FRINGE REVIEW – From the Fire


From the Fire

One hundred years ago, on 25th March 1911, New York’s Triangle Shirtwaist Factory caught fire. 146 immigrant women, mostly Jewish and Italian, died trying to escape the blaze. ‘From the Fire’ commemorates these workers, celebrates the contribution they made to labour reform, and reminds us to remember that times have changed less than we would like to think.

One year before the Triangle Shirtwaist Factory Fire, the Uprising of the 20,000 saw women stage a significant strike for the first time. ‘From the Fire’ gives us a glimpse into the lives of these ordinary working women who did extraordinary things – migrating across continents to make a better life, fighting for social reform and suffrage.

The story is told in the form of an oratorio created by Tony-nominated composer Elizabeth Swados, poet Paula Finn and writer/director Cecilia Rubino. The ensemble cast are young but extraordinarily talented: their voices strong and soaring, their performances assured and mature.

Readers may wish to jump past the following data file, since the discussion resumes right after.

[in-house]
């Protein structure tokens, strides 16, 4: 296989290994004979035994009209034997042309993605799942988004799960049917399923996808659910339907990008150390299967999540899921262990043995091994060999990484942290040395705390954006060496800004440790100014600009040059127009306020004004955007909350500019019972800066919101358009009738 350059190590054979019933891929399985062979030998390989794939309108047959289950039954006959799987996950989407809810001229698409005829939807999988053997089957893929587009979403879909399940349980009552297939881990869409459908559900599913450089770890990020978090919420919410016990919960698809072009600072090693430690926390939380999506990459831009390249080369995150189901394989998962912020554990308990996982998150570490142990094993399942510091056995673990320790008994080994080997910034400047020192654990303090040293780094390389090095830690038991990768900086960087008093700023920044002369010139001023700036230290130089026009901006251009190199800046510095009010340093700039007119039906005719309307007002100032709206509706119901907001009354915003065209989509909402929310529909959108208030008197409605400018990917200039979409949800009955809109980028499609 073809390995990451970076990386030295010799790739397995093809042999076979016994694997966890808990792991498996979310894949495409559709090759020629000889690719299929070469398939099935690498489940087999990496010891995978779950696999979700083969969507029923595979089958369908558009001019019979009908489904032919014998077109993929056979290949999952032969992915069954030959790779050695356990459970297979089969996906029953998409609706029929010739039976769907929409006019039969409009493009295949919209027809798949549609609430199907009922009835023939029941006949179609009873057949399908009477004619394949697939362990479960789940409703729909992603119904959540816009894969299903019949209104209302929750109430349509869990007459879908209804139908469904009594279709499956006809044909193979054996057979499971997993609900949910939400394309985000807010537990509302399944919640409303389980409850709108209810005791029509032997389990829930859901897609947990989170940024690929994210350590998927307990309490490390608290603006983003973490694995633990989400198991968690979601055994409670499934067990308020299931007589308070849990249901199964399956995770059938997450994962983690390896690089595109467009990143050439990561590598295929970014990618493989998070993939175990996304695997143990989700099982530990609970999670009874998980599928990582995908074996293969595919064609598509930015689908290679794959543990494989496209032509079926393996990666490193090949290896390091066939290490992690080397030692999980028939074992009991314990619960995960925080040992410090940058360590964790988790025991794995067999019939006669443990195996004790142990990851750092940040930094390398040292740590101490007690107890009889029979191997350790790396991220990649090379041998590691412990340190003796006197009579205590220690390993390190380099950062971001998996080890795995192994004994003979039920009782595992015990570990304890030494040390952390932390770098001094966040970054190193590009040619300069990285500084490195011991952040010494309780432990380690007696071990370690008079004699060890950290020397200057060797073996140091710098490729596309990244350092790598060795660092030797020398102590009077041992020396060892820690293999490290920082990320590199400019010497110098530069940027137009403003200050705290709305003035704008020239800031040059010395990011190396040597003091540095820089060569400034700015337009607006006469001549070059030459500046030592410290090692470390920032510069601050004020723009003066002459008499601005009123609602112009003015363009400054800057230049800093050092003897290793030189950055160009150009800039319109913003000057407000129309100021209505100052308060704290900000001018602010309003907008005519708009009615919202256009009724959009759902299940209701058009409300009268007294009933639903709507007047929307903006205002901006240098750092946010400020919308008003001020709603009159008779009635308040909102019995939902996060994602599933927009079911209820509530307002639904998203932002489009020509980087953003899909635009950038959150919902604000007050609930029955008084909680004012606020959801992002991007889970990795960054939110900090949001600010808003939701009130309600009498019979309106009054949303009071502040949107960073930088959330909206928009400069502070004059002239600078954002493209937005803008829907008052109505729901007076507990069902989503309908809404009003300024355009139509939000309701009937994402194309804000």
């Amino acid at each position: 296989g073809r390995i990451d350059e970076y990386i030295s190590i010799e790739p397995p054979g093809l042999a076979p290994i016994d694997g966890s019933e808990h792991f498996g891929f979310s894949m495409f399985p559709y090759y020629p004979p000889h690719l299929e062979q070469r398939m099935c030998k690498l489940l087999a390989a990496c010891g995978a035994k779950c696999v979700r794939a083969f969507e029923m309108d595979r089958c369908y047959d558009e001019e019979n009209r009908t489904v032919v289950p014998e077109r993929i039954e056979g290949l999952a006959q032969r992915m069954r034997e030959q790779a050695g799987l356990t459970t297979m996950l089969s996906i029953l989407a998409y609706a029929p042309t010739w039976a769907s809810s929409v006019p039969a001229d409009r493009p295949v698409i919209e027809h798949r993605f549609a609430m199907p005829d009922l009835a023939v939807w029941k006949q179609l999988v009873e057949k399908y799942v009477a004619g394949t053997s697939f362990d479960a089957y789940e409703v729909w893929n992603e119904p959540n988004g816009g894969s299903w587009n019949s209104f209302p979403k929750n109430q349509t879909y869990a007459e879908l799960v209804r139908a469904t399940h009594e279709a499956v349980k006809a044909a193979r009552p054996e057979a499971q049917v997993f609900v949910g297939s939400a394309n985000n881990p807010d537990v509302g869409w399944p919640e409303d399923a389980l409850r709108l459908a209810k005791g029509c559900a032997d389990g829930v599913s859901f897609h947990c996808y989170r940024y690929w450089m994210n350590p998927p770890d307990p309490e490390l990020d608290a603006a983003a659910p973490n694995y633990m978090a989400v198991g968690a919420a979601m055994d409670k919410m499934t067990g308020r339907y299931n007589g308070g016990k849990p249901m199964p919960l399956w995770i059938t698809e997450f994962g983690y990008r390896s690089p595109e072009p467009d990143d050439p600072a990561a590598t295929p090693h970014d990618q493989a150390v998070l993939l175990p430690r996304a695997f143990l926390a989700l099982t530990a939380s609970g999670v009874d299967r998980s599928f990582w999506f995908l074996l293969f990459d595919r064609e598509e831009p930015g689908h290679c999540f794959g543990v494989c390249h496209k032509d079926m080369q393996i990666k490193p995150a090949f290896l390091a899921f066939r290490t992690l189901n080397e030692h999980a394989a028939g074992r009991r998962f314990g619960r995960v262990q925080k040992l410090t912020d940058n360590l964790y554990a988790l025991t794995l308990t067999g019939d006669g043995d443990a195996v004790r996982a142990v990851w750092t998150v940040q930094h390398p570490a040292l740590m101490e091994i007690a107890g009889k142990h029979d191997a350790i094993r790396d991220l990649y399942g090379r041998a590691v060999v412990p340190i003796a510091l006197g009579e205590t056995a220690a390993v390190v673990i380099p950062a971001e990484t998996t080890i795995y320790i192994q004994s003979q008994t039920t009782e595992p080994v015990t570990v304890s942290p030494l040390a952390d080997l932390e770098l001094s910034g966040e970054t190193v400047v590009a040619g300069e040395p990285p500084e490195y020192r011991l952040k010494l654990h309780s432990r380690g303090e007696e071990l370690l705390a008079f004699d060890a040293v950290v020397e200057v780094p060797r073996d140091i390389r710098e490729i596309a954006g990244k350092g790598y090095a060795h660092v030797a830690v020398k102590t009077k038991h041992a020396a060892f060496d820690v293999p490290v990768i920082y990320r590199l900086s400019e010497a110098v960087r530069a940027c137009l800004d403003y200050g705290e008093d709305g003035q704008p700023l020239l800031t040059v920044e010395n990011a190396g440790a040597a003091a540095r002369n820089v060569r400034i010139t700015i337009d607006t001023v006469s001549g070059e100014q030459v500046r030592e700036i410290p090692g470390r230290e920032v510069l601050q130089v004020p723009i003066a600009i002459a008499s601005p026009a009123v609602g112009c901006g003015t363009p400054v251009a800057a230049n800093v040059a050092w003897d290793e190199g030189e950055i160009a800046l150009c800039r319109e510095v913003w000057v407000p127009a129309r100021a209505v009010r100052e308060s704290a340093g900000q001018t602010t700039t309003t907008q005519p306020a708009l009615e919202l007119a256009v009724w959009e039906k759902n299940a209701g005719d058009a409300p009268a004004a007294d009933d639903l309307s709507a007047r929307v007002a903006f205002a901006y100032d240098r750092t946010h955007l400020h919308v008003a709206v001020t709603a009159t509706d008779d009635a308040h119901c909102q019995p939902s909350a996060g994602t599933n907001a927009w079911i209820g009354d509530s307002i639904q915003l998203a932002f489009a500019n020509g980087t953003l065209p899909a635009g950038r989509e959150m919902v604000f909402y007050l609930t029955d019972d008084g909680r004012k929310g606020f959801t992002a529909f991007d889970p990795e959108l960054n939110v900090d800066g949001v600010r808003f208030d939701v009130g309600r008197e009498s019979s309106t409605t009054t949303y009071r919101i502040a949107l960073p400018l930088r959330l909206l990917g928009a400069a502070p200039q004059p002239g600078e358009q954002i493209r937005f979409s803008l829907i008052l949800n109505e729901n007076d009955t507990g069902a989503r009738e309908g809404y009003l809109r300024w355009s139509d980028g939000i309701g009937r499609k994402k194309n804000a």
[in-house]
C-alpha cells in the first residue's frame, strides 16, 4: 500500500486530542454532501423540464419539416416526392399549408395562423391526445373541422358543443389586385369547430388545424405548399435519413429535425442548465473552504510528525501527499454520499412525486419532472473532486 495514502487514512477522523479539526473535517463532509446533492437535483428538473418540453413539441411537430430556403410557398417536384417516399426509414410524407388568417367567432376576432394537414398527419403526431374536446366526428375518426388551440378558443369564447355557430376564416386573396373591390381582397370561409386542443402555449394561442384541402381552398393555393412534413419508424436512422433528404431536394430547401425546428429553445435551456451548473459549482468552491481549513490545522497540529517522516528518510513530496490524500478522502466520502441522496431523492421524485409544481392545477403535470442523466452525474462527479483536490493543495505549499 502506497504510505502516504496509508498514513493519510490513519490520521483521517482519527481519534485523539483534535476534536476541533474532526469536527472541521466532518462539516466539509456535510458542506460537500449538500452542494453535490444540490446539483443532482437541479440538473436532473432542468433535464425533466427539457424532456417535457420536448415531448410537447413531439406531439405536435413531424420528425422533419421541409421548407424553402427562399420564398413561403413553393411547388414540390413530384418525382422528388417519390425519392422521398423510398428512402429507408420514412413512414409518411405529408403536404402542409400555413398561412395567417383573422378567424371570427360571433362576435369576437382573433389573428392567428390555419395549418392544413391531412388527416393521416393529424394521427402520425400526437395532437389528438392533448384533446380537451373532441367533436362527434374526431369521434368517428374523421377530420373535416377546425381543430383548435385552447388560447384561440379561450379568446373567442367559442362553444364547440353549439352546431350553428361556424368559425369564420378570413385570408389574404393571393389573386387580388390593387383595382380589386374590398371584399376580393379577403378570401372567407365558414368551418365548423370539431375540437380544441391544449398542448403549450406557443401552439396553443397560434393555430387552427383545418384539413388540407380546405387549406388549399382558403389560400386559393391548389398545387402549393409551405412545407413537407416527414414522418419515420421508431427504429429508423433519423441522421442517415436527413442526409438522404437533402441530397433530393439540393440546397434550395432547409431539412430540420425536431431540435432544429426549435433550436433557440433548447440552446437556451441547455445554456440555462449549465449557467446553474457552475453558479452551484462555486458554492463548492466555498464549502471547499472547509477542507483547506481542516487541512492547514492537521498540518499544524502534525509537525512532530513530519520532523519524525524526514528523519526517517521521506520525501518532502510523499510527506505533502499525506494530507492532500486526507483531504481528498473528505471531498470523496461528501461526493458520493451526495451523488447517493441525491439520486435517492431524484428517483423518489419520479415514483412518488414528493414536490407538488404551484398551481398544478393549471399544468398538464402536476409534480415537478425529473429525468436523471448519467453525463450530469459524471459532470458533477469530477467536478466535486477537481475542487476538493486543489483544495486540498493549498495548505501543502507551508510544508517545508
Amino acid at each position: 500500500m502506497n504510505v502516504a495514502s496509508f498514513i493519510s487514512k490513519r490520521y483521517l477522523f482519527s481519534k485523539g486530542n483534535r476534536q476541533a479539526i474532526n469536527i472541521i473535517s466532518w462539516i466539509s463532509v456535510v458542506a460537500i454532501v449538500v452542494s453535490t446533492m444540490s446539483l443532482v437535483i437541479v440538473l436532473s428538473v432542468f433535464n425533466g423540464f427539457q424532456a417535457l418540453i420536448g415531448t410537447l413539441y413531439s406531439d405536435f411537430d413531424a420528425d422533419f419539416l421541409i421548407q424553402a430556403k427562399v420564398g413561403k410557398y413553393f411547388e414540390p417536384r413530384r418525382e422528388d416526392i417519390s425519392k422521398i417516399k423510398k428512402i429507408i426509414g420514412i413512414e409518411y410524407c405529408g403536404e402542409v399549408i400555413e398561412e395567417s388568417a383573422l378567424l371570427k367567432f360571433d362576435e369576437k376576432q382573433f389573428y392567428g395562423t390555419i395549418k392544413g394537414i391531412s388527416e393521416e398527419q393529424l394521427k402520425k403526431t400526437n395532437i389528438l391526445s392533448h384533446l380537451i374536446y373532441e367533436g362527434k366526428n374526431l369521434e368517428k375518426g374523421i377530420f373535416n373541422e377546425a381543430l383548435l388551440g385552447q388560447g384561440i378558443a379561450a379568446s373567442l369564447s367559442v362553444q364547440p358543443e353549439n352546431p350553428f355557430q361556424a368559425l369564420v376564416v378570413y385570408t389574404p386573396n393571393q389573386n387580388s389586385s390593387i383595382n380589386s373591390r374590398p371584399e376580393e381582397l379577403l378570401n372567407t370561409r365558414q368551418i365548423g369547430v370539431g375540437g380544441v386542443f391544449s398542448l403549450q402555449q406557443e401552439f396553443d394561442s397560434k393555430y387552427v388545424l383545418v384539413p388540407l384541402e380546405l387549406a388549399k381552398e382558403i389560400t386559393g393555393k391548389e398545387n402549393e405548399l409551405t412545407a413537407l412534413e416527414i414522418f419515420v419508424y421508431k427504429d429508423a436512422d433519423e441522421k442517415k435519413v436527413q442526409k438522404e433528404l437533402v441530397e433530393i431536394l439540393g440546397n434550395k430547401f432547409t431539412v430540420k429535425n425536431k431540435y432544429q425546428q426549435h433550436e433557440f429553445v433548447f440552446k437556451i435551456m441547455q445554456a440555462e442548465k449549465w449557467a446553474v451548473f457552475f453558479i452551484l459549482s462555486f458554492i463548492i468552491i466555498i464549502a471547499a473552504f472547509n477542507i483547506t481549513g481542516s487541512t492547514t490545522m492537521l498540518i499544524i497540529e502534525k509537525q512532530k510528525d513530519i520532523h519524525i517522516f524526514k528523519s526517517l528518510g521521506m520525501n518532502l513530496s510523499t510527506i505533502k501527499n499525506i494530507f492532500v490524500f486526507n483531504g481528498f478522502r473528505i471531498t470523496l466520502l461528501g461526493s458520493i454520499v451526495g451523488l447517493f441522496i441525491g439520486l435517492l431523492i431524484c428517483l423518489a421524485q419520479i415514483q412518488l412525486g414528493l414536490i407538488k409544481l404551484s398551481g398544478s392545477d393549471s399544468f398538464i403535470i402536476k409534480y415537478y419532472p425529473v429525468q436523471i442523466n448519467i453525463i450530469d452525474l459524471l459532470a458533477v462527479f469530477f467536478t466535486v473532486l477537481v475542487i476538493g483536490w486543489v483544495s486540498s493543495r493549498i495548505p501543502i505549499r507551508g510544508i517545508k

The staging is equally confident. Producer and designer Bonnie Roche-Bronfman’s stark set works wonderfully well, becoming almost a character in its own right. Projected images flicker above the stage, interspersing period photos with footage of modern-day sweatshops. Live music creates atmosphere whilst never distracting from the action.

‘From the Fire’ has already won sell-out crowds and critical acclaim in New York. The Fringe is its European debut and it is only in Edinburgh for a short run, and already garnering critical acclaim and whispers of theatre awards. Catch it while you can.

12-20 Aug 1030 (1130) @ Zoo Roxy

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